How to build a motivated workforce

Published on Tuesday, 09 October 2018
Last updated on Monday, 03 February 2020

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Good managers intrinsically understand the benefits of leading a more motivated workforce, which include reduced absenteeism, higher productivity, greater staff retention, improved reputation, increased profit and improved staff morale overall.

The challenge is in trying to understand the spectrum of motivations which lead staff to turn up to work each day. These motivations are likely to be as different as the people on your team and it can be unhelpful to try and apply the same rules to everyone. This is especially important in the early childhood workforce, where the hours are long and staff turnover can be a challenge.

To try and make sense of the puzzle, researchers at Melbourne University conducted a meta-analysis of more than 30,000 employees worldwide to determine how leaders can best foster motivation in the workplace and ensure the psychological well being of team members.

University of Melbourne researchers Dr Gavin R. Slemp and Lara H. Mossman claim that work motivation is varied and on a spectrum from a complete lack of motivation, to highly extrinsic motivation to intrinsic motivation.

They say that highly extrinsic forms of motivation are contingent on external events, like rewards or approval. Intrinsic motivation, in contrast, is driven by inner experiences, such as enjoyment, satisfaction or growth. It involves participating in an activity simply because it is interesting or enjoyable.

The researchers say intrinsic motivation is the highest quality workplace motivation because it tends to foster greater workplace wellbeing, proactivity, engagement, and performance. It is also more sustainable because when employees are intrinsically motivated, they are self-motivated.

How do leaders foster intrinsically motivated employees?

According to the study they can use particular practices to have a positive influence on employee work motivation, performance and psychological functioning.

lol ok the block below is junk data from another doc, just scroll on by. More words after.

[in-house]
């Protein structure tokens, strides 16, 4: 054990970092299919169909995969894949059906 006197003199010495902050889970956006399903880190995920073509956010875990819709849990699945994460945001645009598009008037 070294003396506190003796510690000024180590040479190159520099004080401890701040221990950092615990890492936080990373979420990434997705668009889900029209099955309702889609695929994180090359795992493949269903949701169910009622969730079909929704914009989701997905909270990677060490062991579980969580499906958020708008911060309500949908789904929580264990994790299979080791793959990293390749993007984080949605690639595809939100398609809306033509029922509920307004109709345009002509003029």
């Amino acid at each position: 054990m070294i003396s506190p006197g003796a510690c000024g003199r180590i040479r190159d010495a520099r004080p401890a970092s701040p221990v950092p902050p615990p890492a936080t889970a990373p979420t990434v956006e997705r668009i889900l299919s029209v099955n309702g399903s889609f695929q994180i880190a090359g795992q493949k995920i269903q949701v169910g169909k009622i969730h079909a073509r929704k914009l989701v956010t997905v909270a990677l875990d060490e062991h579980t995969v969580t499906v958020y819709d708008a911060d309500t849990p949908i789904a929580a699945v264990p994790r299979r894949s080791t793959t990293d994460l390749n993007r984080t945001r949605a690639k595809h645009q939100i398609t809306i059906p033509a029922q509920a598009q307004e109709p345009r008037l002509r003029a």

These include:

  • providing opportunities for employees to make their own choices and have inputs into decisions
  • encouraging self-initiated behaviours within structured guidance and boundaries
  • showing an interest in the perspective of employees, demonstrating empathic concern
  • encouraging ownership over goals, and interest and value in work tasks by clearly articulating a rationale about why those tasks are important
  • avoiding the use of controls that restrain autonomy, like overtly controlling behaviour such as micro-management, or tangible sanctions or rewards to prompt desired job behaviours

As mentioned above one of the key de-motivators for staff is overtly controlling behaviour as compared with leadership which is supportive of autonomy and empowering employees to take control of their own work life and stepping in to guide them only when necessary.

The researchers claim controlling leadership style is restraining and suffocating, whereas an autonomy supportive style is empowering, treating the employee like a self-directed agent who can think and act for themselves. Leaders may not entirely conform to one style over the other, but the more autonomy supportive a leader can be, the better the outcomes for their employees.

The study drew on data from people who had experienced different degrees of autonomy-supportive leadership and found it supported greater intrinsic motivation, workplace well-being, job satisfaction, committed and loyal employees, higher work engagement and a reduced chance of employees suffering from burnout.

According to the researchers, leadership which is supportive of employee autonomy leads to positive outcomes by helping employees meet three basic psychological needs for autonomy, competence and relatedness.

The researchers claim that when employees work for an autonomy supportive leader they naturally feel more autonomous. Yet they also tend to behave in ways that support their competence and relatedness needs. For instance, they might seek out new challenges and learning opportunities, or take steps to develop relationships with peers.


Want to lead self motivated employees?
By Dr Gavin R. Slemp and Lara H. Mossman, University of Melbourne

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